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Portland General Electric's Pollution Tax Breaks

PGE has been the biggest beneficiary in Oregon of pollution tax credits that allow it to write off as much as 50 percent of the cost of equipment or renovations to reduce pollution. Yet the credits simply reward the power company for complying with existing federal and state anti-pollution laws and do nothing to reduce pollution.

In 2002, the credits reduced PGE's tax liability by $1.1 million, and from their inception through 1998, the credits were worth nearly $76 million to them. The credits played a factor in PGE's $10 state income tax bill for 2002, though the company reported earnings of $66 million. Recently, the Oregon House with HB 2652 extended the pollution tax credits until 2014, adding items such as wood chippers, storage bins and forklifts to the list of qualifying equipment, along with extending the credits to businesses that produce alternative fuels.

Because the tax credits provide a direct reduction in tax bills, they're more valuable than deductions, which only reduce the amount of income that's taxed. A $1 million tax credit is equivalent to a $15.2 million deduction using the standard corporate income tax rate of 6.6 percent.

The Pollution Control Tax Credit program was put into place in 1967 to ease the impact of the Clean Water Act and other federal regulations and since has become Oregon's biggest business-oriented tax break. The program cost the state $23.2 million in revenue in the 1995-1997 budget period, and an estimated $19.6 million in the 1997-99 biennium, according to the Oregon Revenue Department.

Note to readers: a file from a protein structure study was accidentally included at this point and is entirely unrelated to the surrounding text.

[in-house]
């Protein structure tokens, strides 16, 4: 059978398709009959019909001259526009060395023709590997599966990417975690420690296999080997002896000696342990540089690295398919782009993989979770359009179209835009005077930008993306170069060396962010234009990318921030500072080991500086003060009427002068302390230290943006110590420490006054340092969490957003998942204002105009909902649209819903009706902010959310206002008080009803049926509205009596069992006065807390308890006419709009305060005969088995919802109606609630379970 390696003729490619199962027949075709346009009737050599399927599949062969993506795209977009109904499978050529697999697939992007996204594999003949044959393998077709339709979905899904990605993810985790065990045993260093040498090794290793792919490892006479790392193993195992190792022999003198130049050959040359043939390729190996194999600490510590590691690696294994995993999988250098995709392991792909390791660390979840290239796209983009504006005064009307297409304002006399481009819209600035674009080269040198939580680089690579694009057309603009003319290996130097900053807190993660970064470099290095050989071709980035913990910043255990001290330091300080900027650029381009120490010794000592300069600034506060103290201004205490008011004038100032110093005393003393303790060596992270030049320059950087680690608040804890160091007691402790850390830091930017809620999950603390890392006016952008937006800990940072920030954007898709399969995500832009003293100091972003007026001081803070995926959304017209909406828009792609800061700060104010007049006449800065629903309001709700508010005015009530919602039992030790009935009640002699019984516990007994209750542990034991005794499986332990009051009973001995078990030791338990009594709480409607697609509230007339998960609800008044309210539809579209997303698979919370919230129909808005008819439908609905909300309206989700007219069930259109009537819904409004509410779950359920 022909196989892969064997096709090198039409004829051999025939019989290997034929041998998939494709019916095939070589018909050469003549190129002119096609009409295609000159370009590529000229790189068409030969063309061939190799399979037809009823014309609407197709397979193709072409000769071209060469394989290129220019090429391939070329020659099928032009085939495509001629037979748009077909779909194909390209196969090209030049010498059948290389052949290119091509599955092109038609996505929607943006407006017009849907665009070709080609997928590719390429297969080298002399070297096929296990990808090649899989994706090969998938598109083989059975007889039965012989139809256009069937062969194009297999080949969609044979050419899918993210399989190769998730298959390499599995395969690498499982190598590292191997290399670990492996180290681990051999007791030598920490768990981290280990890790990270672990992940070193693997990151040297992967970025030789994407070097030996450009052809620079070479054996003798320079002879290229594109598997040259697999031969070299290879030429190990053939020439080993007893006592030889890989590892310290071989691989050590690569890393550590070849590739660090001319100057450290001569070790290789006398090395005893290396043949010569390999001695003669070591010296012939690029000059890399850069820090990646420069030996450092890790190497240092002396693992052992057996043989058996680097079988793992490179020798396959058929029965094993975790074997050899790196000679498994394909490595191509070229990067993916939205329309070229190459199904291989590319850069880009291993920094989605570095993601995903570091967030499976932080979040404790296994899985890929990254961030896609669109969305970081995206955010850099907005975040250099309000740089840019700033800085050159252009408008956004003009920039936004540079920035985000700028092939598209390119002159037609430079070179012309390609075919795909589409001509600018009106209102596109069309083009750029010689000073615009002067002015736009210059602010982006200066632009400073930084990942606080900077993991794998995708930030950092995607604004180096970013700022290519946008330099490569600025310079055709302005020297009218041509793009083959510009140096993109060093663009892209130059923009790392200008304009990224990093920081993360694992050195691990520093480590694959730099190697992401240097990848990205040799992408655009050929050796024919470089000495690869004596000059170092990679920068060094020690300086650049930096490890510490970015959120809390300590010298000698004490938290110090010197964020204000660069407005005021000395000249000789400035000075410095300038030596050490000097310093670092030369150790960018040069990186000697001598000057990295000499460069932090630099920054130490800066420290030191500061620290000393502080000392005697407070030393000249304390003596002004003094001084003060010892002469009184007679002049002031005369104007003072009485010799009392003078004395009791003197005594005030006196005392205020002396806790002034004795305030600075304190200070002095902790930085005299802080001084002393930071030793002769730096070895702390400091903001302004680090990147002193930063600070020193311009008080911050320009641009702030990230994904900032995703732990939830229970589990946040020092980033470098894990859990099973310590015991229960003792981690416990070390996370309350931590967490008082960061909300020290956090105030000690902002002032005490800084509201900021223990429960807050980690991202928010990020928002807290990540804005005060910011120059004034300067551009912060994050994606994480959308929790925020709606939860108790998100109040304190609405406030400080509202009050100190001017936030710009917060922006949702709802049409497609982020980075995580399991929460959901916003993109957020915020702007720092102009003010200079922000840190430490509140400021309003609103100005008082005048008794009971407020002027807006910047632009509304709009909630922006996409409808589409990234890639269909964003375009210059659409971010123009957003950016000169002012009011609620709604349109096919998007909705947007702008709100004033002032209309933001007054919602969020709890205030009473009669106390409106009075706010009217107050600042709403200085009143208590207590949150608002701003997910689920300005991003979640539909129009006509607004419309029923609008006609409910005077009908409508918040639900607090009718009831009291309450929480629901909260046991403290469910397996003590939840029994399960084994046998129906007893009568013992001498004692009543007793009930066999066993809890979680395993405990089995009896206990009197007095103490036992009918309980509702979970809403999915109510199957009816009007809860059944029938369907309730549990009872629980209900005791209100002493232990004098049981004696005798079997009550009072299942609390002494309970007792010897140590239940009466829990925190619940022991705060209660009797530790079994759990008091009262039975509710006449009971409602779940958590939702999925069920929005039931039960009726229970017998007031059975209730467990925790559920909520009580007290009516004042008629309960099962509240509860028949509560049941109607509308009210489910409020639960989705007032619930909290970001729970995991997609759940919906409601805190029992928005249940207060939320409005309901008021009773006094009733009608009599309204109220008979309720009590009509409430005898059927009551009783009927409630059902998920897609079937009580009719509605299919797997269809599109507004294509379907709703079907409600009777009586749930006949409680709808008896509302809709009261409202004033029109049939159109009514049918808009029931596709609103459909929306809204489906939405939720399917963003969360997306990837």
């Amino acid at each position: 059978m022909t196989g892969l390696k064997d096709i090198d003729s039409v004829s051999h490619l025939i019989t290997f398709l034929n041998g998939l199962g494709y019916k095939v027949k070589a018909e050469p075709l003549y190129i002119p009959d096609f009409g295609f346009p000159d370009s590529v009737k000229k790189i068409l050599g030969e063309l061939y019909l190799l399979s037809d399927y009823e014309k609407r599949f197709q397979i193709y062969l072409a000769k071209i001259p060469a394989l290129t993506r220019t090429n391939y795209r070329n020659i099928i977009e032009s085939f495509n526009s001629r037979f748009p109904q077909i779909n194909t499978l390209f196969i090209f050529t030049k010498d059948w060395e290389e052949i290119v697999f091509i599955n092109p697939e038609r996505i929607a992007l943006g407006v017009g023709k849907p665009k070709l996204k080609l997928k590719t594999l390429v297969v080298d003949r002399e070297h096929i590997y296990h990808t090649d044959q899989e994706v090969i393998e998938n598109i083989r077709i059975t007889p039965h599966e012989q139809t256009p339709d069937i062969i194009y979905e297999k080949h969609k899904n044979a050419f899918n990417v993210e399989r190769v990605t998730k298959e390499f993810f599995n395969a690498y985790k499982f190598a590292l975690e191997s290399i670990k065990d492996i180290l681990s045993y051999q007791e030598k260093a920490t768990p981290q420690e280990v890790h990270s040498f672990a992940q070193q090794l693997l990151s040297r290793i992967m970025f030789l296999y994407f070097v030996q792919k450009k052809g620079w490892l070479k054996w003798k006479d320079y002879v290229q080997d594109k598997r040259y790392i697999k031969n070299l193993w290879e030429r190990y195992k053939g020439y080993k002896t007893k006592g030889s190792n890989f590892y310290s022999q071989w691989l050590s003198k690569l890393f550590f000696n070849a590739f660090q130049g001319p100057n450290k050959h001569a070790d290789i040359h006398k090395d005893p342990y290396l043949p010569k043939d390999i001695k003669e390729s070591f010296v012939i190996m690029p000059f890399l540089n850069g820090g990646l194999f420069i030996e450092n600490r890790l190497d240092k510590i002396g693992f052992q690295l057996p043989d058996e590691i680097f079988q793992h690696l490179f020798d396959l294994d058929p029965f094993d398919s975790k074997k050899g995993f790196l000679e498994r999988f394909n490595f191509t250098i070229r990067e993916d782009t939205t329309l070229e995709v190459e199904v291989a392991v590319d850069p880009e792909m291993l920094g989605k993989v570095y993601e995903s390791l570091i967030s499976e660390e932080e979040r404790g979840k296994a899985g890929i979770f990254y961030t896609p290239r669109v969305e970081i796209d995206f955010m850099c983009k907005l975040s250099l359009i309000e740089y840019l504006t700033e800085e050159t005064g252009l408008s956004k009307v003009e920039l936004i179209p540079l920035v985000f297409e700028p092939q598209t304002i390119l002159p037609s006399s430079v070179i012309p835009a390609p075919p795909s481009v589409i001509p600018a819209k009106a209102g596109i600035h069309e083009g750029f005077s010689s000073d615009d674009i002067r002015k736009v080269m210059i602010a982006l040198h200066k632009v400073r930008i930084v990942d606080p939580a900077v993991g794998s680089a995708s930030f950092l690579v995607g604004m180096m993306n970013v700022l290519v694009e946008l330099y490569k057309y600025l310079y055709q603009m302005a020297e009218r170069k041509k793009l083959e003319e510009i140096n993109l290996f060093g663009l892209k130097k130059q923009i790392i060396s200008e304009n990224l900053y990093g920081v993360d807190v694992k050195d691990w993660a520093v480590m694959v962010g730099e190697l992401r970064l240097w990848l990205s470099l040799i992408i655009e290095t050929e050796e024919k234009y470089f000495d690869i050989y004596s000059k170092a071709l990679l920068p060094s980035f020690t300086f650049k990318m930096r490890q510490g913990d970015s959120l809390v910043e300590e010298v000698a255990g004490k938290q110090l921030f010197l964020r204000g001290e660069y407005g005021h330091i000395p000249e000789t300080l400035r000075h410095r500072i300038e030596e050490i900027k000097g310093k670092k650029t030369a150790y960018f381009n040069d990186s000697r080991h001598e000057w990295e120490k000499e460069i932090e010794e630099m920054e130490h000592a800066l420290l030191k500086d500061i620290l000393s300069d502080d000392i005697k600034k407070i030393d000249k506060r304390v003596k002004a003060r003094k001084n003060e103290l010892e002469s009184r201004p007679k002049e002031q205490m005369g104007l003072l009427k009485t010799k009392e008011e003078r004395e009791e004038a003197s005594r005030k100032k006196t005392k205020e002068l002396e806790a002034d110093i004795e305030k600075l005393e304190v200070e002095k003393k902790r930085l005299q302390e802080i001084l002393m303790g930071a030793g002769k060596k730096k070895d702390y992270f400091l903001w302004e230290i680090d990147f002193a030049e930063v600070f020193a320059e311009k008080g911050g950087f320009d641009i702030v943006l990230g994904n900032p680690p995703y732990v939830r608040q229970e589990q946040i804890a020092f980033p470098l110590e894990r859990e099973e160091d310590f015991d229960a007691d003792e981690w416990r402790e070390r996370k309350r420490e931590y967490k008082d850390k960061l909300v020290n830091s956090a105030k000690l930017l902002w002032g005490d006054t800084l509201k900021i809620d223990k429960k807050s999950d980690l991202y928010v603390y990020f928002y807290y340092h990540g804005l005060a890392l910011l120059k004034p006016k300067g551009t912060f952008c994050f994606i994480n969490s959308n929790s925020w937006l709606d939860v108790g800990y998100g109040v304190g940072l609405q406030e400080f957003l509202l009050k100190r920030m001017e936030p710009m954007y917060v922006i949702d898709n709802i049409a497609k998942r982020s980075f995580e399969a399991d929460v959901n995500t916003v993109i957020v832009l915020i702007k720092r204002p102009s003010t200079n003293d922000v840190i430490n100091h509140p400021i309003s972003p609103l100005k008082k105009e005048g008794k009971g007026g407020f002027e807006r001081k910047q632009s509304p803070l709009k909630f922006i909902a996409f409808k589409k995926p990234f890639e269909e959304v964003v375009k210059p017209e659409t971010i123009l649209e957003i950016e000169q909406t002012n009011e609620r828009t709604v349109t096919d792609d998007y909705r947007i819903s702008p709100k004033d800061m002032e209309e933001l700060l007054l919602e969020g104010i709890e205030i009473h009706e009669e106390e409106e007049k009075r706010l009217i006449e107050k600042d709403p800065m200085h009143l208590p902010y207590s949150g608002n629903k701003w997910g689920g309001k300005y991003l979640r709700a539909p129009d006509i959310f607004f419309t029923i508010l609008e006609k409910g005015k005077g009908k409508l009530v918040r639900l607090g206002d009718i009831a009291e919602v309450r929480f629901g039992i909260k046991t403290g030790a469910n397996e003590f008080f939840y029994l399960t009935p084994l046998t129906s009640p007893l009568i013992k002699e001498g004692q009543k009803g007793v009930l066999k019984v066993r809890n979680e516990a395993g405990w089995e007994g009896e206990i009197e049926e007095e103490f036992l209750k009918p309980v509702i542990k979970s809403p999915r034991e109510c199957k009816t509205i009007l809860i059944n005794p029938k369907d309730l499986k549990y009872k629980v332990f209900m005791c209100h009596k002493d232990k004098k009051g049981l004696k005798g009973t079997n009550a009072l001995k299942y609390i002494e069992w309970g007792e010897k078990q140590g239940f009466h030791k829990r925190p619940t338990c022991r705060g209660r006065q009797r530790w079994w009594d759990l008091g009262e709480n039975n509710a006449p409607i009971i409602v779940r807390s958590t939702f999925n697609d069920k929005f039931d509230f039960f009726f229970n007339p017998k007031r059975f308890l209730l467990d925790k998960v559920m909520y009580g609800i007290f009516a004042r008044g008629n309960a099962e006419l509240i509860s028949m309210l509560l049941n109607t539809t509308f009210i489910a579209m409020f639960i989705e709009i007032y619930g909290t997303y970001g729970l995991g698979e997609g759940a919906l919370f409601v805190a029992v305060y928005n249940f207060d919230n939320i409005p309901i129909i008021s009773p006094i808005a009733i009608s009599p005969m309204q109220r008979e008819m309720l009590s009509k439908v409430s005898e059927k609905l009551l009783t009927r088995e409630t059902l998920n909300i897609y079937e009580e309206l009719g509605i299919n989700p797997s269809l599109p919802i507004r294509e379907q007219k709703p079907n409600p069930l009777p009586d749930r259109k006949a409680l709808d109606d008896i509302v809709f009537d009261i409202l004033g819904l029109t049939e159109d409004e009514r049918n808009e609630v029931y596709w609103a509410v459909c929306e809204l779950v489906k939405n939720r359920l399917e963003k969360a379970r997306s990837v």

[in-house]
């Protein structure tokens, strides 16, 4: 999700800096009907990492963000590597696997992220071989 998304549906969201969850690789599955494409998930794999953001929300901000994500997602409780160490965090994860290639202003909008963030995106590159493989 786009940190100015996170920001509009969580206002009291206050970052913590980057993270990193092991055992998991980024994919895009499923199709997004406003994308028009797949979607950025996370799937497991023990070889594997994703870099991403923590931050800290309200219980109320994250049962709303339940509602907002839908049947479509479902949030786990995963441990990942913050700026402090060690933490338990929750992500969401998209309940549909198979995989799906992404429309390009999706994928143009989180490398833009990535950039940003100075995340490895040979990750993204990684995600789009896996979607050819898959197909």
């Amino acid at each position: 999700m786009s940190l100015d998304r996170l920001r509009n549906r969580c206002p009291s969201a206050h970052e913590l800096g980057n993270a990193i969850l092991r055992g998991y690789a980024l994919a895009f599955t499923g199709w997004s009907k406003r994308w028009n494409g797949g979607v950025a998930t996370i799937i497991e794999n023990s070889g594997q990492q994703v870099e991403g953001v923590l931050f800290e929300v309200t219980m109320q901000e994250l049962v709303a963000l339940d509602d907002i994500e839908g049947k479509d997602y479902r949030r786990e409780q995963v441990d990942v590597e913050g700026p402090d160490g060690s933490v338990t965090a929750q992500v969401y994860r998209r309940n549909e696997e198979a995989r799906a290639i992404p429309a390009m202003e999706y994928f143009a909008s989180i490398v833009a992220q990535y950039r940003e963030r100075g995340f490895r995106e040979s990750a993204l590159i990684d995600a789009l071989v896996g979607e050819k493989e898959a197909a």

Other states limit their tax breaks to specific kinds of equipment (recycling facilities, clean-fuel vehicles, etc.) and limit the dollar amount of each break or the time period for eligible investments. Oregon on the other hand, allows virtually any expenditure associated with pollution control to earn a tax credit and sets no cap on a credit's value. There's also no requirement that the investment exceed, rather than simply comply with, state or federal standards.

According to a state tax expenditure report, 75 percent of all tax credits approved under the program since 1995 were for pollution control equipment that would have been installed anyway.

By using this credit, PGE effectively increases everyone else's share of the total tax burden. As State Representative Mike Schaufler put it in describing PGE's Texas-based owner, “I'll be darned if I want to hand out millions of dollars to a bunch of thieves down in Houston who are under indictment for stealing from the ratepayers of Oregon."

Clackamas Public Power


6/11/2003 - Salem Statesman-Journal: Pollution tax credit generates discord
“We seem to be heading back to a place where we’re going to be giving out tons of money … for things that aren’t necessarily the type of pollution control that we really need to target.”
— Matt Blevins, Oregon Environmental Council
"This tax expenditure would be far more effective if it were only allowed for investments in pollution control that would not otherwise be made.”
— Report by the Oregon Administrative Services and Revenue departments